Wednesday, August 13, 2014

Poudre Forte Recipe- Game of Thrones Food Recipes


What is Poudre Forte?

Poudre Forte, or “Strong Powder,” was another of the commonly used spice mixes in the Middle Ages. Powder Forte was a generic name for a spice blend used in the Middle Ages and into the Renaissance. The scents are reminiscent of holiday baking—clovey, but with a lovely bite to it.

Poudre forte is a spice mix that was used throughout medieval Europe and is still used today by culinary recreationists. Just as when we say "Italian seasoning", there was no set list of ingredients, rather just the spirit of an idea that you attempted to capture. It may well be that various merchants selling it would even have kept their ingredients secret.

The actual components of Poudre Forte may vary, but poudre forte is usually based on cinnamon, nutmeg, clove and black pepper, four of the most important spices of the early spice trade. We've added grains of paradise to round out the flavor. A sweetly aromatic blend with a good bite, it can be used liberally in all manner of both sweet and savory dishes. This blend is salt free.

Recipes in surviving cookbooks from the Late Medieval and the Renaissance periods, besides specifying individual spices and seasonings, often call for the use of particular spice blends. These blends have a number of names and generally serve different purposes. Among them are:

Poudre Douce = Sweet Powder
Poudre Blanche = White Powder
Poudre Forte = Strong Powder
Poudre Fine = Fine Powder
Gode Pouder of Spycery = Good Spice Powder
Salsa Commun = Common Seasoning

It is a mix you would have on hand, just as we would have curry powder and "poultry seasoning" on hand today.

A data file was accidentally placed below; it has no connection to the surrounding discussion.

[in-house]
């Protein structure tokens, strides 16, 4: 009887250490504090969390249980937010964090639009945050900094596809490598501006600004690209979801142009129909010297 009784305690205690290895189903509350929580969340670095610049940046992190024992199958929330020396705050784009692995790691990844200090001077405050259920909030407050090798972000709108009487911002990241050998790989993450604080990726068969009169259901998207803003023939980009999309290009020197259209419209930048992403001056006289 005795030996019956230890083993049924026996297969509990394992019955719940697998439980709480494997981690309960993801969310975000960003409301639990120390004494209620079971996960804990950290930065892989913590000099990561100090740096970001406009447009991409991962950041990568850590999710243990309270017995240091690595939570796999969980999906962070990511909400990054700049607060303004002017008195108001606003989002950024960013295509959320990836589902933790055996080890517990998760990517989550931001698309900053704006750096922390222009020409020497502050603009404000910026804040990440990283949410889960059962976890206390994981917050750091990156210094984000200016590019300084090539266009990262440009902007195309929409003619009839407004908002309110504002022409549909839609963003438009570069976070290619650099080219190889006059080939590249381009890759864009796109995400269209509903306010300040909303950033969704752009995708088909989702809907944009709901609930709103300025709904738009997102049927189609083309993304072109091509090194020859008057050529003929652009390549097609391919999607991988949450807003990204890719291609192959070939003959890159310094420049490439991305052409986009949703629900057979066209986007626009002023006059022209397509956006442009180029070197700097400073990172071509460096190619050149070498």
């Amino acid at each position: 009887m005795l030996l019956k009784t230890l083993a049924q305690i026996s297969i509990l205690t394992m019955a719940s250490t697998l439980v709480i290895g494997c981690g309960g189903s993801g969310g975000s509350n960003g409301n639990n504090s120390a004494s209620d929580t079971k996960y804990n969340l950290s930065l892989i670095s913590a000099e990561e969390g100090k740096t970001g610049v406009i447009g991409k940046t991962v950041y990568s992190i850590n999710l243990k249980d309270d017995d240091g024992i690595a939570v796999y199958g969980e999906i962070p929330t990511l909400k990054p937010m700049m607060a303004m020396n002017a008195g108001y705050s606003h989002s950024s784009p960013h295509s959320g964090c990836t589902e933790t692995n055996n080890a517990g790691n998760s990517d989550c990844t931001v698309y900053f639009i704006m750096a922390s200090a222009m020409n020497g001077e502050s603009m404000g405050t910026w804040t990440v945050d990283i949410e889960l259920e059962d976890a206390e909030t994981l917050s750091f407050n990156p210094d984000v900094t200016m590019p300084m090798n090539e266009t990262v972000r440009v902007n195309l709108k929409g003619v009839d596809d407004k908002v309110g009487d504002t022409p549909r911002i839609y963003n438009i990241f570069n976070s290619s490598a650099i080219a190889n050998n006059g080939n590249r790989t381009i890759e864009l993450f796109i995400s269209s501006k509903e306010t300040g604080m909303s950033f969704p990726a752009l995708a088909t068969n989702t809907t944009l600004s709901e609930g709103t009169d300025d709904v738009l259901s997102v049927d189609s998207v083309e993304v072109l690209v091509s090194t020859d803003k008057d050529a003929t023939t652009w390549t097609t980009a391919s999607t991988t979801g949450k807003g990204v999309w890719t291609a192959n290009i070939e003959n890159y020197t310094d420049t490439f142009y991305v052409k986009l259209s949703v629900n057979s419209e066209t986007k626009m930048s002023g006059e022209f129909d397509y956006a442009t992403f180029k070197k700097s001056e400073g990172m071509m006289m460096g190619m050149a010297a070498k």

The blend known as Fine Spices or Fine Powder is perhaps the most common of these spice blends. There are, however, very few actual recipes or lists of spices for such a powder. Fine Spices or Fine Powder is used in a wide range of dishes, from soup to meat to vegetables, and occasionally in dishes we in the 21st century would consider dessert. Generally the exact blend is not specified and only a few cookbooks include recipes or ingredient lists for any of these spice blends. For example, all editions of Le Viandier call for "Fine Spices", but he never gives a recipe or listing of just which spices he means, although he does include a list of necessary spices for the kitchen.

Further, Medieval and Renaissance cookbooks, both handwritten and printed on a press, since they were often compendia of recipes from more than one source, were not always consistent in their terminology for spice blends. For example, the Vatican manuscript of Le Viandier calls for "Spice Powder" in the first part and for "Fine Powder" in the second, yet these terms appear to be used to indicate something similar if not the same. Unfortunately, no version of Le Viandier has a recipe for either of these spice powder blends.


Powder-fort … seems to be a mixture likewise of the warmer spices, pepper, ginger, &c. pulverized. —THE FORME OF CURY, 14TH CENTURY

Poudre Forte Recipe


1 teaspoon ground black pepper
1 teaspoon ground cinnamon
1 teaspoon ground mace
1 teaspoon ground ginger
1 teaspoon ground cloves
1 teaspoon long pepper or grains of paradise (optional)